Xavier F. Salomon, Chief Curator at The Frick Collection, discusses two paintings by Paolo Veronese. Purchased by Henry Clay Frick in 1912, they can still be found in their original location in the West Gallery, where they have been installed since the house was built.
Veronese’s Allegories: Virtue, Love, and Exploration in Renaissance Venice
April 11, 2006 to July 16, 2006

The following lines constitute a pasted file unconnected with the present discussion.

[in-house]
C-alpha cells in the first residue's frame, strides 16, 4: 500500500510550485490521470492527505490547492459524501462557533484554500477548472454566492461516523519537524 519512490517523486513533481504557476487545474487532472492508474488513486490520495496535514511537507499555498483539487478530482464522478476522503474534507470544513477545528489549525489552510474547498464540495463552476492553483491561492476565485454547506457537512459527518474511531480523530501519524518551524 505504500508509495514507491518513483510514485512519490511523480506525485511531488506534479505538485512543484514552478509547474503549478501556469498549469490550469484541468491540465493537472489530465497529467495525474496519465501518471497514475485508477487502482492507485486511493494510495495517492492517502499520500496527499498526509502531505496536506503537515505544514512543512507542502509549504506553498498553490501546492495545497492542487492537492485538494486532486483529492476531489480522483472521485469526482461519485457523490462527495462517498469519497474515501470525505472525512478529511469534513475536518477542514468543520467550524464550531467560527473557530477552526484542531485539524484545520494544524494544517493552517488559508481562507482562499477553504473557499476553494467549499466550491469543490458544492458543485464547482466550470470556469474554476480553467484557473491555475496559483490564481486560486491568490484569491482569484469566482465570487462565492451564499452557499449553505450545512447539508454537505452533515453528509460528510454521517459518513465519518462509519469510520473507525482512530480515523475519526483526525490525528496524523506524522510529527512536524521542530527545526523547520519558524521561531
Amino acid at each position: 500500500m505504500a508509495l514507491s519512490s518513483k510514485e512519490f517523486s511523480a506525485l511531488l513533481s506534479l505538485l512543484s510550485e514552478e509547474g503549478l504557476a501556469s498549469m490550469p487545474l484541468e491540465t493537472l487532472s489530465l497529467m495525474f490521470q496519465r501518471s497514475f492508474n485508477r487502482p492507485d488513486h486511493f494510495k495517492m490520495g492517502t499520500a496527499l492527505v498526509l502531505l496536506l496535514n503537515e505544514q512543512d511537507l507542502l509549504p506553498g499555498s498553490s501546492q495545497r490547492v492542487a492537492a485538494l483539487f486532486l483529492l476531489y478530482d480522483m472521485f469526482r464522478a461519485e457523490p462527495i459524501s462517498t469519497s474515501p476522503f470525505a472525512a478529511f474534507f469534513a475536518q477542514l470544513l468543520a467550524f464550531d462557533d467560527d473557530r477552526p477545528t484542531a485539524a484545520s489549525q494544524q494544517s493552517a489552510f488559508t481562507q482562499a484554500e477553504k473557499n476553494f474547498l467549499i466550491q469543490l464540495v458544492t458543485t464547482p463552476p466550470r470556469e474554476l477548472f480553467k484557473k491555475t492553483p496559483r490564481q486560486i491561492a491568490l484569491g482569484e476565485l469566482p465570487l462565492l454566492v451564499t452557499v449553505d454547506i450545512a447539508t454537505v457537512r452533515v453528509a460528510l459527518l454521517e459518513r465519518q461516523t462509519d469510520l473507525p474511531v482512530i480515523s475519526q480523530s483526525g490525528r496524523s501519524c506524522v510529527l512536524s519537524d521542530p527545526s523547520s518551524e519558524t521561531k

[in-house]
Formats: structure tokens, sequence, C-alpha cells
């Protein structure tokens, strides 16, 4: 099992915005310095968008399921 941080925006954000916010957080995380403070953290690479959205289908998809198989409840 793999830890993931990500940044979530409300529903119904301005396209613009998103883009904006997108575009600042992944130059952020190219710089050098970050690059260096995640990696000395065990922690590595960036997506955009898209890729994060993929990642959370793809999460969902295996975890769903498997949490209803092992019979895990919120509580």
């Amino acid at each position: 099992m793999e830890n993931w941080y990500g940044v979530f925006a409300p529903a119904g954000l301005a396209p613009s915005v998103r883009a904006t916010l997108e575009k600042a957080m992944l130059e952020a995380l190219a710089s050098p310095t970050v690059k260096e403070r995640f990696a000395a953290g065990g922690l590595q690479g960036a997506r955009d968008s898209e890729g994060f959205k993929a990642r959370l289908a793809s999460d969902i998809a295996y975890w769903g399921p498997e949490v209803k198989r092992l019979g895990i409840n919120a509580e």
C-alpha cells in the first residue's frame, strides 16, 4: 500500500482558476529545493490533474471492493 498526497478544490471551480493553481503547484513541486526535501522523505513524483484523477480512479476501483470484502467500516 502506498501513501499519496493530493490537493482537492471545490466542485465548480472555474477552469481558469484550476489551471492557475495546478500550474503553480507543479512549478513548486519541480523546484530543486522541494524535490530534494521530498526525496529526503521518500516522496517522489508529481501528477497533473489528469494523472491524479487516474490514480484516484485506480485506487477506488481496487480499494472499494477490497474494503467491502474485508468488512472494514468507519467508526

The art of Paolo Veronese (1528–1588) is inextricably linked to the idea of opulence and splendor in Renaissance Venice. His paintings are grandiose visions of the richness and spectacle of sixteenth-century Venetian life. Crowded compositions with theatrical effects, in which groups of sumptuously dressed people re-enact religious and secular events, have become synonymous with Veronese’s oeuvre, and his dazzling and effective use of color has been praised and celebrated over the centuries.